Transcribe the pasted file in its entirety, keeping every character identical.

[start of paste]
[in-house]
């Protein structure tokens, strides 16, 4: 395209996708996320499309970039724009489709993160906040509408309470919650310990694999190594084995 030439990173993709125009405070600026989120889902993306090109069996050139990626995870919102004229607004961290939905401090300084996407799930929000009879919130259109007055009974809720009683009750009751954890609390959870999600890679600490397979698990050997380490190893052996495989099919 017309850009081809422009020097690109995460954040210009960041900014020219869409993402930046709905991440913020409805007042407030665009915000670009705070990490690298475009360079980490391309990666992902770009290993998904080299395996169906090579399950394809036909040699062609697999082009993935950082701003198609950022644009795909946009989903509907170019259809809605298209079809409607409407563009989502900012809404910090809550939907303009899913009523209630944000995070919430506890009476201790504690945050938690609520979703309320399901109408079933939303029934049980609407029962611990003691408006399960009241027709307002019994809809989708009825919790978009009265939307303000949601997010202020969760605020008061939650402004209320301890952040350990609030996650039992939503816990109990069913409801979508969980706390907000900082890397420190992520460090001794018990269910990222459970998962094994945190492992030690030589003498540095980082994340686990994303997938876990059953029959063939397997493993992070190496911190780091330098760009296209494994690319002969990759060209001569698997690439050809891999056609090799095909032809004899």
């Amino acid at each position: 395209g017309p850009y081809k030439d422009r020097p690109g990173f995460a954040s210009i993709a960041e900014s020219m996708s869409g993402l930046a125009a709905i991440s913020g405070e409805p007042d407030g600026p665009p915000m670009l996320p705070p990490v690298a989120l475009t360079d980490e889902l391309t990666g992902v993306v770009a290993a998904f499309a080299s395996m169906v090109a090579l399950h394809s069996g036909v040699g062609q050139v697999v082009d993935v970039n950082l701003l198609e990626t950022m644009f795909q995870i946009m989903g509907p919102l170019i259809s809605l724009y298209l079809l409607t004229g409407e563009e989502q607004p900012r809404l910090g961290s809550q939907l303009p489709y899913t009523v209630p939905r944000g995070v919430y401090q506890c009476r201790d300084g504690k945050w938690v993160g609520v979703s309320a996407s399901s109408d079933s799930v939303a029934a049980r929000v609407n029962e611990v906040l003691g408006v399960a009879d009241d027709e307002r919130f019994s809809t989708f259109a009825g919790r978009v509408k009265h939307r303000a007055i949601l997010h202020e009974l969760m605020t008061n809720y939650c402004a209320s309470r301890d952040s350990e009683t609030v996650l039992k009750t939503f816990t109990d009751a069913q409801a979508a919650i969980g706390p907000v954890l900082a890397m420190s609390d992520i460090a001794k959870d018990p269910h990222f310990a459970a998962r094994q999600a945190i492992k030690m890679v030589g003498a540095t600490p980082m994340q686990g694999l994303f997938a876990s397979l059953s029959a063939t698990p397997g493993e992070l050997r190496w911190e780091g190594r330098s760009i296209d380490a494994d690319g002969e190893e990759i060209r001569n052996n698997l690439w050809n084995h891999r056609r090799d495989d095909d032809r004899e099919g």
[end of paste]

[in-house]
């Protein structure tokens, strides 16, 4: 395209996708996320499309970039724009489709993160906040509408309470919650310990694999190594084995 030439990173993709125009405070600026989120889902993306090109069996050139990626995870919102004229607004961290939905401090300084996407799930929000009879919130259109007055009974809720009683009750009751954890609390959870999600890679600490397979698990050997380490190893052996495989099919 017309850009081809422009020097690109995460954040210009960041900014020219869409993402930046709905991440913020409805007042407030665009915000670009705070990490690298475009360079980490391309990666992902770009290993998904080299395996169906090579399950394809036909040699062609697999082009993935950082701003198609950022644009795909946009989903509907170019259809809605298209079809409607409407563009989502900012809404910090809550939907303009899913009523209630944000995070919430506890009476201790504690945050938690609520979703309320399901109408079933939303029934049980609407029962611990003691408006399960009241027709307002019994809809989708009825919790978009009265939307303000949601997010202020969760605020008061939650402004209320301890952040350990609030996650039992939503816990109990069913409801979508969980706390907000900082890397420190992520460090001794018990269910990222459970998962094994945190492992030690030589003498540095980082994340686990994303997938876990059953029959063939397997493993992070190496911190780091330098760009296209494994690319002969990759060209001569698997690439050809891999056609090799095909032809004899």
């Amino acid at each position: 395209g017309p850009y081809k030439d422009r020097p690109g990173f995460a954040s210009i993709a960041e900014s020219m996708s869409g993402l930046a125009a709905i991440s913020g405070e409805p007042d407030g600026p665009p915000m670009l996320p705070p990490v690298a989120l475009t360079d980490e889902l391309t990666g992902v993306v770009a290993a998904f499309a080299s395996m169906v090109a090579l399950h394809s069996g036909v040699g062609q050139v697999v082009d993935v970039n950082l701003l198609e990626t950022m644009f795909q995870i946009m989903g509907p919102l170019i259809s809605l724009y298209l079809l409607t004229g409407e563009e989502q607004p900012r809404l910090g961290s809550q939907l303009p489709y899913t009523v209630p939905r944000g995070v919430y401090q506890c009476r201790d300084g504690k945050w938690v993160g609520v979703s309320a996407s399901s109408d079933s799930v939303a029934a049980r929000v609407n029962e611990v906040l003691g408006v399960a009879d009241d027709e307002r919130f019994s809809t989708f259109a009825g919790r978009v509408k009265h939307r303000a007055i949601l997010h202020e009974l969760m605020t008061n809720y939650c402004a209320s309470r301890d952040s350990e009683t609030v996650l039992k009750t939503f816990t109990d009751a069913q409801a979508a919650i969980g706390p907000v954890l900082a890397m420190s609390d992520i460090a001794k959870d018990p269910h990222f310990a459970a998962r094994q999600a945190i492992k030690m890679v030589g003498a540095t600490p980082m994340q686990g694999l994303f997938a876990s397979l059953s029959a063939t698990p397997g493993e992070l050997r190496w911190e780091g190594r330098s760009i296209d380490a494994d690319g002969e190893e990759i060209r001569n052996n698997l690439w050809n084995h891999r056609r090799d495989d095909d032809r004899e099919g």